With the world facing continued population growth and the specter of climate change, food prices and food security are issues of growing global importance. The 2007-2008 and 2010-2011 food price crises have had lasting impacts on the face of the global food security environment; since 2001, food price volatility has been at its highest level in 50 years, and the uncertainty caused by this volatility is particularly detrimental for the world’s poor. (For more information on the impact of price volatility, see Chapter 2 of IFPRI’s 2011 Global Food Policy Report.) When food prices change quickly, poverty generally increases for both poor consumers and poor producers. Coupled with the increasing cost of inputs such as fertilizer and fuel, the uncertainty that stems from price volatility in input and output markets can reduce farmers’ profit margins, discourage long-term planning, and dampen investment in sustainable agricultural productivity. In turn, lower agricultural productivity and resulting lower food stocks can lead to further price increases, decreased availability of food particularly for poor populations, detrimental nutritional outcomes, and roadblocks to economic development.

Global leaders have increasingly recognized the importance of addressing the challenges of food security. In particular, the G20 has recognized that widespread food insecurity poses a drastic threat to the group’s goals of worldwide economic growth and development. (See Food Security and the G20.) Thus, the upcoming G20 Summit, to be held in Los Cabos, Mexico on June 18-19, has prioritized improving food security, decreasing food price volatility, and increasing agricultural productivity. As ministerial meetings leading up to the 2012 G20 continue, researchers and policymakers face a complex set of factors affecting global food security that must be addressed comprehensively. These factors include:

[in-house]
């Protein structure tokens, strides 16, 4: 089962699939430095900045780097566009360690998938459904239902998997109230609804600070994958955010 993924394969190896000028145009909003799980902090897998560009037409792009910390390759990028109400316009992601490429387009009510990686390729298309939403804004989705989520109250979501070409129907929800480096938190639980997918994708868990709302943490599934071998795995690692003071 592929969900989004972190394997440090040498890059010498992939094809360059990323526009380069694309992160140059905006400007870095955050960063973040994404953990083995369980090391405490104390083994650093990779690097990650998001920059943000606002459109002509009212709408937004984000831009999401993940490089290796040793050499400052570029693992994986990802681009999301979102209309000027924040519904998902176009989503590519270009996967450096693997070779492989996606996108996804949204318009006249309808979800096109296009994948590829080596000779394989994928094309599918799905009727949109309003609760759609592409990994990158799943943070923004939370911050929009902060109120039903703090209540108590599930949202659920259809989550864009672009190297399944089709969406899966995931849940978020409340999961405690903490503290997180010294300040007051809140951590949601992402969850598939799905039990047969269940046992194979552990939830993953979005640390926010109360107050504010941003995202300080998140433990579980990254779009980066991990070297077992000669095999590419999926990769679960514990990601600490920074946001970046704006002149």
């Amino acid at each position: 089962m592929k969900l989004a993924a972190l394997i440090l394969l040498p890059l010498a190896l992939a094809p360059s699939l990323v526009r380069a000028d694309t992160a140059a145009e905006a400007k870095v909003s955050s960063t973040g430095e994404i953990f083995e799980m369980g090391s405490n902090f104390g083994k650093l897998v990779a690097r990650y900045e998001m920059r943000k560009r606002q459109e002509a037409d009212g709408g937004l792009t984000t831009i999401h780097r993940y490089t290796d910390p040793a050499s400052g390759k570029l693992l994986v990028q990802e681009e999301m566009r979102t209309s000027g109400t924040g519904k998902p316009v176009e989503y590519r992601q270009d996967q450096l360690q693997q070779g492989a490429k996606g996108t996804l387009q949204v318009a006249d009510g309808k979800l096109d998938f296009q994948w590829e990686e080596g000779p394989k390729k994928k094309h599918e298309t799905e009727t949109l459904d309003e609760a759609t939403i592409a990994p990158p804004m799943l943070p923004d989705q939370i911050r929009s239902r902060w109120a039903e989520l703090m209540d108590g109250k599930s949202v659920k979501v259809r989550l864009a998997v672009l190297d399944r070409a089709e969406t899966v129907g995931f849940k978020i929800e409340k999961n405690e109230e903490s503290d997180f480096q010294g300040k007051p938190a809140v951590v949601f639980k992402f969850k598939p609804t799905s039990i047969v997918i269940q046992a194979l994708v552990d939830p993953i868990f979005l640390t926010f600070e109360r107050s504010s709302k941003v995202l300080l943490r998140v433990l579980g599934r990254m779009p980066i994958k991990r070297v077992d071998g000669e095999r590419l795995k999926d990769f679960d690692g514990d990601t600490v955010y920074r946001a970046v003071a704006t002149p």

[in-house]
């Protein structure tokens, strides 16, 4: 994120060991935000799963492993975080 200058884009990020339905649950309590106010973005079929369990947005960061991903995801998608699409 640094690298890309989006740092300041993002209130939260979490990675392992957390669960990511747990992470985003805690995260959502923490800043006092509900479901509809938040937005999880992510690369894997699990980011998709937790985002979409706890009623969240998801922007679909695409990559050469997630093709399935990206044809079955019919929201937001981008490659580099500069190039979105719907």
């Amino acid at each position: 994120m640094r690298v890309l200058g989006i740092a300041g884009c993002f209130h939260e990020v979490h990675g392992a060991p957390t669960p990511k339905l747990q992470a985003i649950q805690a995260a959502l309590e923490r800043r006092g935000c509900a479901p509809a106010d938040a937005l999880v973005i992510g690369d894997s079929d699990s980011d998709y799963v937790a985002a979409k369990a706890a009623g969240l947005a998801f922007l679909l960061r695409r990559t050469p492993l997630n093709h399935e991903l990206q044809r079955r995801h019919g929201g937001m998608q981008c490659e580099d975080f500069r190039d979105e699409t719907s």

1. Effective policies and technology investments to minimize food–fuel competition.
  2. Social protection, especially social safety nets, for the most vulnerable groups.
  3. Transparent, fair, and open global trade.
  4. A global emergency physical grain reserve.
  5. Policies and investments to promote agricultural growth, in particular smallholder productivity, in the face of climate change.
  6. Investments by national governments in climate change adaptation and mitigation using the full potential that agriculture offers.
  7. An international working group to regularly monitor the world food situation and engage in actions to prevent excessive price volatility.

The Road to the G20 timeline featured on the Food Security Portal homepage has tracked the research leading up to the 2011 G20 Summit. This feature has now been redesigned to follow progress made on recommendations from the 2011 Summit and highlight research and new topics leading up to the 2012 G20 Summit in Mexico. This redesigned feature encompasses IFPRI research, follow-up progress from 2011 G20 action items, and recommendations for further action by the 2012 G20.

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